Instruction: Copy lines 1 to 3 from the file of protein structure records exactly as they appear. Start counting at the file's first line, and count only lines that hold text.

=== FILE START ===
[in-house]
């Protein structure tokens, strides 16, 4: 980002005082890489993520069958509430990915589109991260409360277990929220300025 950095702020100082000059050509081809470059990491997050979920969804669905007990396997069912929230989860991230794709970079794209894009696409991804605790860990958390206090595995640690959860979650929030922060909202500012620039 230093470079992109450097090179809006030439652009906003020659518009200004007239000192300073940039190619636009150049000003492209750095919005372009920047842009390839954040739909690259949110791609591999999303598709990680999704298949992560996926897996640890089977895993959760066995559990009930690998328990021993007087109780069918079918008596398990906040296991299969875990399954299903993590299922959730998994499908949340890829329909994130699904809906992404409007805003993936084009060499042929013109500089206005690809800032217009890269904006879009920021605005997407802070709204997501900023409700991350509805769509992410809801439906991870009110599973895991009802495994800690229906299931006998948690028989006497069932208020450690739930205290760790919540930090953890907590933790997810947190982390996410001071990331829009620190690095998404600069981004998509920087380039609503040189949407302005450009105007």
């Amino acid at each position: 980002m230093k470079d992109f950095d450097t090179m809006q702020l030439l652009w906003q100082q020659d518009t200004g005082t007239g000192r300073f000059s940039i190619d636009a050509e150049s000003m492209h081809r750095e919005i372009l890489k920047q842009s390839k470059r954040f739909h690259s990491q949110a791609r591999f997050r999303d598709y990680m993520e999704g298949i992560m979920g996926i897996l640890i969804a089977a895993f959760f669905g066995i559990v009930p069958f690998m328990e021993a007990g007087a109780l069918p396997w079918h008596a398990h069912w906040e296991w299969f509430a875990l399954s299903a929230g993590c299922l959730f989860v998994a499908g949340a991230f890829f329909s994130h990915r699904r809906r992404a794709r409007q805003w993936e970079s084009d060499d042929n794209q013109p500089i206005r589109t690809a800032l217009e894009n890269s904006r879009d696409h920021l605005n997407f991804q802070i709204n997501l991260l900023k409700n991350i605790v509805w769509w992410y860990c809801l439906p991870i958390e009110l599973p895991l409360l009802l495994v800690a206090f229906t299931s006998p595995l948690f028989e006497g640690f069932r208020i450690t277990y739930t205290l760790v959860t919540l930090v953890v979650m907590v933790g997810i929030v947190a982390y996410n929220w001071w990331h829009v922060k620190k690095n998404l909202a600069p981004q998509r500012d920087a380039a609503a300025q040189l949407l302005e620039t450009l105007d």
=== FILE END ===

[in-house]
């Protein structure tokens, strides 16, 4: 980002005082890489993520069958509430990915589109991260409360277990929220300025 950095702020100082000059050509081809470059990491997050979920969804669905007990396997069912929230989860991230794709970079794209894009696409991804605790860990958390206090595995640690959860979650929030922060909202500012620039 230093470079992109450097090179809006030439652009906003020659518009200004007239000192300073940039190619636009150049000003492209750095919005372009920047842009390839954040739909690259949110791609591999999303598709990680999704298949992560996926897996640890089977895993959760066995559990009930690998328990021993007087109780069918079918008596398990906040296991299969875990399954299903993590299922959730998994499908949340890829329909994130699904809906992404409007805003993936084009060499042929013109500089206005690809800032217009890269904006879009920021605005997407802070709204997501900023409700991350509805769509992410809801439906991870009110599973895991009802495994800690229906299931006998948690028989006497069932208020450690739930205290760790919540930090953890907590933790997810947190982390996410001071990331829009620190690095998404600069981004998509920087380039609503040189949407302005450009105007």
């Amino acid at each position: 980002m230093k470079d992109f950095d450097t090179m809006q702020l030439l652009w906003q100082q020659d518009t200004g005082t007239g000192r300073f000059s940039i190619d636009a050509e150049s000003m492209h081809r750095e919005i372009l890489k920047q842009s390839k470059r954040f739909h690259s990491q949110a791609r591999f997050r999303d598709y990680m993520e999704g298949i992560m979920g996926i897996l640890i969804a089977a895993f959760f669905g066995i559990v009930p069958f690998m328990e021993a007990g007087a109780l069918p396997w079918h008596a398990h069912w906040e296991w299969f509430a875990l399954s299903a929230g993590c299922l959730f989860v998994a499908g949340a991230f890829f329909s994130h990915r699904r809906r992404a794709r409007q805003w993936e970079s084009d060499d042929n794209q013109p500089i206005r589109t690809a800032l217009e894009n890269s904006r879009d696409h920021l605005n997407f991804q802070i709204n997501l991260l900023k409700n991350i605790v509805w769509w992410y860990c809801l439906p991870i958390e009110l599973p895991l409360l009802l495994v800690a206090f229906t299931s006998p595995l948690f028989e006497g640690f069932r208020i450690t277990y739930t205290l760790v959860t919540l930090v953890v979650m907590v933790g997810i929030v947190a982390y996410n929220w001071w990331h829009v922060k620190k690095n998404l909202a600069p981004q998509r500012d920087a380039a609503a300025q040189l949407l302005e620039t450009l105007d």